South Africa 4.6.2015 10:30 am

SABC boss Motsoeneng hangs onto job for now

SABC COO Hlaudi Motsoeneng. File picture: Michel Bega

SABC COO Hlaudi Motsoeneng. File picture: Michel Bega

Embattled SABC boss Hlaudi Motsoeneng yesterday successfully persuaded the court to allow him to keep his R2.4million-a-year job for the next three months – pending his appeal against possible suspension, yesterday.

Western Cape High CourtJudge Lee Bozalek and his colleagues, deferred the matter until September when Motsoeneng’s appeal will be heard. Motsoeneng, who is SABC’s chief operating officer, launched an appeal after the DA successfully secured an earlier court ruling that instructed the SABC to suspend him within 60 days pending a disciplinary hearing.

In April this year, Judge Ashton Schippers had warned that the SABC board chairperson would have to be summoned to explain if a hearing was not instituted against Motsoeneng.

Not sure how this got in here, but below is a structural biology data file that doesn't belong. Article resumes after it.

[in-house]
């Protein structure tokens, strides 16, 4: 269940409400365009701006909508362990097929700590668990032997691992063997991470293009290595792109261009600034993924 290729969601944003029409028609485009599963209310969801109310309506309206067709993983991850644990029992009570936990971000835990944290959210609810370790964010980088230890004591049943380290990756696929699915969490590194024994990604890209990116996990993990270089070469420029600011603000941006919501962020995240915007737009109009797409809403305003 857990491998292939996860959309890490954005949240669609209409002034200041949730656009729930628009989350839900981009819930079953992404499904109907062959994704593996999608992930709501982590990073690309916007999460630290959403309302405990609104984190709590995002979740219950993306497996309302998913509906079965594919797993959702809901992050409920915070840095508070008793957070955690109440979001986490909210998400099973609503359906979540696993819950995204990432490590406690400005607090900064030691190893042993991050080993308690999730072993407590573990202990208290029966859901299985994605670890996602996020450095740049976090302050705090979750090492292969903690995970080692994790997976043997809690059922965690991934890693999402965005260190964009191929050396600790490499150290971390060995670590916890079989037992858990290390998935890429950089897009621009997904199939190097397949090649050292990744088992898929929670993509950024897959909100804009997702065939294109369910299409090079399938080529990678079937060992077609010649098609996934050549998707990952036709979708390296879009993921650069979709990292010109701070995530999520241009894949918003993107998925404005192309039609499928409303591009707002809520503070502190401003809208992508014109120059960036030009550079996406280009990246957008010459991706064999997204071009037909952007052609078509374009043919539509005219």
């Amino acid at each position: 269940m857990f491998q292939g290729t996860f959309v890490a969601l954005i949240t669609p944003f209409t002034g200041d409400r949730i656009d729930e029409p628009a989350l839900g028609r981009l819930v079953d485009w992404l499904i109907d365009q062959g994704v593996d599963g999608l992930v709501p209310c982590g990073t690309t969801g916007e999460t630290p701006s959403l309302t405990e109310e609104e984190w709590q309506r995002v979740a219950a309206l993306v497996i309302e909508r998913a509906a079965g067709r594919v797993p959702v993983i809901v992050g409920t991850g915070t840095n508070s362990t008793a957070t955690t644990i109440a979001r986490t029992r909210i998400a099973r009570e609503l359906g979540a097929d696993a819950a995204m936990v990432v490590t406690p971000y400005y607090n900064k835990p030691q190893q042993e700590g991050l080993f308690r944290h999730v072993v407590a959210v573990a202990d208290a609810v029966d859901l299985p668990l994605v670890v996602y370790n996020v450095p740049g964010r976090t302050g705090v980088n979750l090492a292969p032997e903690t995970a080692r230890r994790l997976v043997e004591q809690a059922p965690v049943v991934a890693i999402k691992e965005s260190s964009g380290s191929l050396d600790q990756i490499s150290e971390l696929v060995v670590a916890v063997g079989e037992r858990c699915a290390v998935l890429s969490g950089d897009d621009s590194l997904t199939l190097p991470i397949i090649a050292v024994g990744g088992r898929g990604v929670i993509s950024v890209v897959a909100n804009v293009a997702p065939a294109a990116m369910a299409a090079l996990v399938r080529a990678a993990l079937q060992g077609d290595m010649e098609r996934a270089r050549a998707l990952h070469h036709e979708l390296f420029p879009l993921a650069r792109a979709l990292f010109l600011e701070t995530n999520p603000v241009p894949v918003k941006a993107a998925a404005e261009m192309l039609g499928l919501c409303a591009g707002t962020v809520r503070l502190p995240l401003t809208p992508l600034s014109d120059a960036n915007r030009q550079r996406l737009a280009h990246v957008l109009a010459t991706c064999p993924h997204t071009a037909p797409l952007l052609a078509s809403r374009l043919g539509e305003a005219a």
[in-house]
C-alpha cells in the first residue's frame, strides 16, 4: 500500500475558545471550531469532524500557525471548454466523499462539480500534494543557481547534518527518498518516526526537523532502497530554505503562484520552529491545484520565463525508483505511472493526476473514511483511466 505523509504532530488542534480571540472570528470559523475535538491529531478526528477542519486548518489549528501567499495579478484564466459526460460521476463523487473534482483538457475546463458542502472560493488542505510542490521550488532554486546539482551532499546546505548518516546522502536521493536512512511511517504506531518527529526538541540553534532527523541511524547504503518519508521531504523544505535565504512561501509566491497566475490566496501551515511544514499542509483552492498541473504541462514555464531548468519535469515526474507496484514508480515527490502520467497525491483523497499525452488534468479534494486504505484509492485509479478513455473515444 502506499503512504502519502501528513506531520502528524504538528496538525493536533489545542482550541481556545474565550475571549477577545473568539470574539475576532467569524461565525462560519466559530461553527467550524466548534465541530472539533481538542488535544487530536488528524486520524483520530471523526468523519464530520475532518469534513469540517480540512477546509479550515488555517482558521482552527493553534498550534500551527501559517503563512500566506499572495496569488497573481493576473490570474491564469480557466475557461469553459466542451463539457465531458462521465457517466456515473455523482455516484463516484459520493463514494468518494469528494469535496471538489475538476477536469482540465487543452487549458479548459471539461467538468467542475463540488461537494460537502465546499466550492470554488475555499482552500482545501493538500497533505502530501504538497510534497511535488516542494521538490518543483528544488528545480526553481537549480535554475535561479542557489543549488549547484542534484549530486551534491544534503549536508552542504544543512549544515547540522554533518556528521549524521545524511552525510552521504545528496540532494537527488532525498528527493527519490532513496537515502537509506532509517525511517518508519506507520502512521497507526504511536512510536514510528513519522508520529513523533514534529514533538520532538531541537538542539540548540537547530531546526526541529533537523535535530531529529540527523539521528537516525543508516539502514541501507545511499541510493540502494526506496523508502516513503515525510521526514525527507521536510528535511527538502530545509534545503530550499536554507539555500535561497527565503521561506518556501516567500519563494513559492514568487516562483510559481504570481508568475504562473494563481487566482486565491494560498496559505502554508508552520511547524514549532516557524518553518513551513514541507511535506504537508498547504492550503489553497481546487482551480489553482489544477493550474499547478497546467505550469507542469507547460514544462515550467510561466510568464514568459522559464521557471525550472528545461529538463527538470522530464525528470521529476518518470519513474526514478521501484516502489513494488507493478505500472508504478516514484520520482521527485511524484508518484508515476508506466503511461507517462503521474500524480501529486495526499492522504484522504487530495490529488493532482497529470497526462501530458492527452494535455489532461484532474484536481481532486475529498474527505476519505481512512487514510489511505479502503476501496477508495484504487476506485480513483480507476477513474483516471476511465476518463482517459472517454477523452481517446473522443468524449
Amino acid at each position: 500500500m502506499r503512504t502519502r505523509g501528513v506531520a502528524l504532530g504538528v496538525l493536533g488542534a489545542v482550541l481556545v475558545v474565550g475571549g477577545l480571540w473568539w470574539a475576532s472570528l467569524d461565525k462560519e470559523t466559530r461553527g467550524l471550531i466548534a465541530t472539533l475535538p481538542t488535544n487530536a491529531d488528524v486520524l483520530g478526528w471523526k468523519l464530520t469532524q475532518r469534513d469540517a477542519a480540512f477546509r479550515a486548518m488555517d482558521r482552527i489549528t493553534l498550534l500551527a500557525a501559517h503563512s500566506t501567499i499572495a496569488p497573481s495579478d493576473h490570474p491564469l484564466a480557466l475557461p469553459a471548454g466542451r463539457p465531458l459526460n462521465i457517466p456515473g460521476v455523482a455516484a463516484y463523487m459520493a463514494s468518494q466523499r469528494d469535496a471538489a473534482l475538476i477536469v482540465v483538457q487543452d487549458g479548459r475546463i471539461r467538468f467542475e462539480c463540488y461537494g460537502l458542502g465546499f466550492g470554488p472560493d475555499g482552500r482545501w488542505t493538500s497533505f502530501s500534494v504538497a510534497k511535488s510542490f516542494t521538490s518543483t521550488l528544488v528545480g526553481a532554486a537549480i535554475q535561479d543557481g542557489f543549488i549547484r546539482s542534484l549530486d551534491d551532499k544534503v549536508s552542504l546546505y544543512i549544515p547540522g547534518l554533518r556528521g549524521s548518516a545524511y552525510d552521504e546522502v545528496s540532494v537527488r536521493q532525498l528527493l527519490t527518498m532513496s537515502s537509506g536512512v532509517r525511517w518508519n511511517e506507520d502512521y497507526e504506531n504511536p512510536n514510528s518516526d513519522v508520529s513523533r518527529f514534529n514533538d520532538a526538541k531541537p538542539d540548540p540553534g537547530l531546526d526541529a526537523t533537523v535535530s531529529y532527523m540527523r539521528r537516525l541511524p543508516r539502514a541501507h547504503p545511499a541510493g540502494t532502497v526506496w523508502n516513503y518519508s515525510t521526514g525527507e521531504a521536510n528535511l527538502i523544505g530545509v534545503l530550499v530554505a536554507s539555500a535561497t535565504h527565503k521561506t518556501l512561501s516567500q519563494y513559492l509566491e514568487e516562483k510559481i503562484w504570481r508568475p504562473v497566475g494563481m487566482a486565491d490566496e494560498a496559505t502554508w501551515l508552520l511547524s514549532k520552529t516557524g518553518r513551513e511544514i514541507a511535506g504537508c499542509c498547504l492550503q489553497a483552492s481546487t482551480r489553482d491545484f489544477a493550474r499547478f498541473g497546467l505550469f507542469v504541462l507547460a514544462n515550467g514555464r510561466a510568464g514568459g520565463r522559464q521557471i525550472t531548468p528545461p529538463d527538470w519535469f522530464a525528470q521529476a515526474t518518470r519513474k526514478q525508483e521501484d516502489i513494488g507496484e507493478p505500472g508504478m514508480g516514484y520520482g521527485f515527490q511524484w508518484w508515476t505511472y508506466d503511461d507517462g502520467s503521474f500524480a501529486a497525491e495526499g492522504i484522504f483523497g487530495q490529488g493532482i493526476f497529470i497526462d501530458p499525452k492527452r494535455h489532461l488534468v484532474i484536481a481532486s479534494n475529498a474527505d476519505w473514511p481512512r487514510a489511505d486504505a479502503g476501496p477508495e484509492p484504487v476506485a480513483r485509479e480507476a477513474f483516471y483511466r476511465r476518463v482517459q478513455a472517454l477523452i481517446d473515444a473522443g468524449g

However, after Motsoeneng’s court appearance yesterday his lawyers and those representing the DA agreed to the judge’s proposal to postpone the matter. They agreed that it was urgent that the SCA pronounce whether the Chapter 9 institution’s findings were binding on state organs,

Motsoeneng’s troubles started after the Public Protector Thuli Madonsela’s probed allegations of wrong doing against him.

She found that the SABC boss had lied about having a matric qualification and had irregularly raised his own salary three times in one year from R1.3m to R2.4million. Motsoeneng was also found to have unfairly dismissed senior and competent staff.

DA’s federal council chairperson James Selfe said: “The trade-off is that Mr Motsoeneng gets to stay in his job now, but the main case, with its implications on findings by the public protector, is expedited.”

Motsoeneng’s lawyer Zola Majavu told The Citizen in April that the recommendation that his client must be relieved of his duties was “made by a person without powers,” – in an apparent indirect reference to Public Protector Madonsela.

The matter will now be heard in the Supreme Court of Appeal (SCA) in Bloemfontein in September.

warren@citizen.co.za

 

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